History involves perspective. We sometimes forget that. I was alive when human beings first reached the moon, so maybe I’m a bit blasé about what a great technological accomplishment that was. Down here on earth we were still having trouble with the human rights thing—still are, incredibly. Working in my own silo I hadn’t heard of Hidden Figures and wouldn’t have gone to see it if my wife hadn’t suggested it. It’s hard to be reminded of the world into which I was born and how terribly backward it was. For all my conservative upbringing we were never racists. Of the two African American guys I remember attending my elementary school, I was proud to call both of them friends. I could see no reason not to think of them as friends. We lived in the same town and had the same basic needs. I had no idea the struggles they really faced.
Although offering social commentary, gently coating it with humor, Hidden Figures follows the story of three mathematicians who made America’s participation in the space race possible. Moreover, they were all women. African American women. Brilliant, but unequal under the law. I was glad for the darkened theater as I couldn’t keep my eyes dry thinking of the terrible backward step we’ve taken since November. This nation has never been fair to African Americans and police statistics bear that out. Given equal opportunity, I can’t help but think of what me might accomplish. How this nation could support a bigot for the highest office in the land I can’t compute. It sets the clock back before I was born. We wouldn’t be where we are not without shining examples of humanity like Barack Obama.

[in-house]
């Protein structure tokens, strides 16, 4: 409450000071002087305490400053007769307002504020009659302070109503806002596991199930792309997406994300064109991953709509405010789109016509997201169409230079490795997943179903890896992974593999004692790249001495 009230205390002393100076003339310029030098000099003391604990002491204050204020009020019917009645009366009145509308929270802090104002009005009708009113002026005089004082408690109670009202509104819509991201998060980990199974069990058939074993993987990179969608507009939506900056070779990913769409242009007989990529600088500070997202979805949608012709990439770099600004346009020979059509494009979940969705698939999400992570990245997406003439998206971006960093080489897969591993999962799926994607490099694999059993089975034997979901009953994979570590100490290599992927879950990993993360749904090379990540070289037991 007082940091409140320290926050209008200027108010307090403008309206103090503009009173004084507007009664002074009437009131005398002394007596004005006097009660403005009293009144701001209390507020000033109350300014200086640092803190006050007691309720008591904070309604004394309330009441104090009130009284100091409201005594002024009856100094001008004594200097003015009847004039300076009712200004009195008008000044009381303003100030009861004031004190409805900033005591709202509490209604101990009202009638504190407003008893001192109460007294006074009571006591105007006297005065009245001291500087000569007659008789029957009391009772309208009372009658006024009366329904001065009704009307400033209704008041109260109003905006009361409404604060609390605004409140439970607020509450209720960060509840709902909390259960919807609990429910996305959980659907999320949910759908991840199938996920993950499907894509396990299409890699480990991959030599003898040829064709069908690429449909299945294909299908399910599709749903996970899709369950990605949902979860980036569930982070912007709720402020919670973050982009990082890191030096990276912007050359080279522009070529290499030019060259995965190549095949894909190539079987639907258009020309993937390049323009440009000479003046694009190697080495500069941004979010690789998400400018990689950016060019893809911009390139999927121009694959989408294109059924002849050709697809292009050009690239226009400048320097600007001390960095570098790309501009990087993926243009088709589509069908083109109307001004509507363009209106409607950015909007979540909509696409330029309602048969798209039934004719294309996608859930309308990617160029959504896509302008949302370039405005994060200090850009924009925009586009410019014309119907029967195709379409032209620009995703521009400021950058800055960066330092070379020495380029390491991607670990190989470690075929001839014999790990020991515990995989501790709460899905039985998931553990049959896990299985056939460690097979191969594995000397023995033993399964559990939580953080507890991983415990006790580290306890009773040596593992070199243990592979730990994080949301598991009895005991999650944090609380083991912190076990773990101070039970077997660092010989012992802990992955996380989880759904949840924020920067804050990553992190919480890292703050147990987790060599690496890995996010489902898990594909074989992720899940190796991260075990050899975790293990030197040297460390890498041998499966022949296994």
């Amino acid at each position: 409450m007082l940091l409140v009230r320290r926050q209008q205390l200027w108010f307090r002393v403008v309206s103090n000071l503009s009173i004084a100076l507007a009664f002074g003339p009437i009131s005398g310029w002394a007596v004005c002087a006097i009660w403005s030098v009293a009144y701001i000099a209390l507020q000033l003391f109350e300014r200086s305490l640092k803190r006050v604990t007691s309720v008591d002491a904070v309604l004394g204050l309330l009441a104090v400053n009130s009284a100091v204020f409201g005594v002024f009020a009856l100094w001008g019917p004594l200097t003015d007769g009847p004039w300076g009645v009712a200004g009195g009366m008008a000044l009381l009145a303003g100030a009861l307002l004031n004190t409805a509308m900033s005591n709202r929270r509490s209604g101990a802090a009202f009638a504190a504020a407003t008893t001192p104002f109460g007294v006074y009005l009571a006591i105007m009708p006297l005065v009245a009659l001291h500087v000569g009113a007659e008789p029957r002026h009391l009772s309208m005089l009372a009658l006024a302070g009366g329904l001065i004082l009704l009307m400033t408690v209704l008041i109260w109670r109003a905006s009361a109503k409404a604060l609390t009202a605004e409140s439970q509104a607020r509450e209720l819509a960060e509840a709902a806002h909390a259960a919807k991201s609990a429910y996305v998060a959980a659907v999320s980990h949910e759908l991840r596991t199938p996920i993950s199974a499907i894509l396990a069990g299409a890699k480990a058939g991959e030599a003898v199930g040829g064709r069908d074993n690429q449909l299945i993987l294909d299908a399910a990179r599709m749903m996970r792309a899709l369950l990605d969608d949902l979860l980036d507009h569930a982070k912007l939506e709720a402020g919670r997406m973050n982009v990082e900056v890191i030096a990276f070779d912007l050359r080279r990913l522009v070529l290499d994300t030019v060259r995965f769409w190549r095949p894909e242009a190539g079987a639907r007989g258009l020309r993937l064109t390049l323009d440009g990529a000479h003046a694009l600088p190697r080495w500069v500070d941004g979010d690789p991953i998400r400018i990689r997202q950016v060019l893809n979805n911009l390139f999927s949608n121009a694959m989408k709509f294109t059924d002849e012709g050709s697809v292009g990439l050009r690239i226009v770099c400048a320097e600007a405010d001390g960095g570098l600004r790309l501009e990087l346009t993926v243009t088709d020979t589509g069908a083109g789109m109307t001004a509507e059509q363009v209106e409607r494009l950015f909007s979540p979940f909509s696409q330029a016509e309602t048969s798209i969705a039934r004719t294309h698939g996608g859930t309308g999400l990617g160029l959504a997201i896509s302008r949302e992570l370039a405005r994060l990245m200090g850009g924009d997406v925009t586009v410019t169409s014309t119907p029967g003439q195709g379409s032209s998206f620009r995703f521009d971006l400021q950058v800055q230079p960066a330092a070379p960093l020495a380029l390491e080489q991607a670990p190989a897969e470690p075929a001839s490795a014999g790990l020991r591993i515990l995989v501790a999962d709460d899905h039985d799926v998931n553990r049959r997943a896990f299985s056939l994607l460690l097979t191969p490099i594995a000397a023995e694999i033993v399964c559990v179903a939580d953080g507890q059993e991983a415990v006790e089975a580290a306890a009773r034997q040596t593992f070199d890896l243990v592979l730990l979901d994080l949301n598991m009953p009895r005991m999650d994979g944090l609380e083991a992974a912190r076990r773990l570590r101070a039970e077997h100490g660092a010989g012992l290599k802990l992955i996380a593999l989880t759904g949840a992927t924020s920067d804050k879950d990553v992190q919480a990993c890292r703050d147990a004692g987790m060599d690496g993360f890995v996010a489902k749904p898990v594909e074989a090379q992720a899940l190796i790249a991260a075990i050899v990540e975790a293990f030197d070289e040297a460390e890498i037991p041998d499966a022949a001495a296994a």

We are fighting for the future. Over the past few weeks every few days I’ve been attending marches, rallies, and political meetings. I’ve been signing petitions until my clicking finger is numb. I wish there were more that I could do. The blatant racist, sexist maneuvers by Mitch McConnell should stand out as a mark of shame on all who claim the name American. Silencing Elizabeth Warren from reading a letter by Coretta Scott King regarding Jeff Sessions. When our children’s children look back on this age they will rightly wonder how people who’ve been privileged all their lives could turn their backs on progress in the name of racial insecurity. And how Mr. McConnell could’ve had the appallingly bad taste to do so during Black History Month. History involves perspective.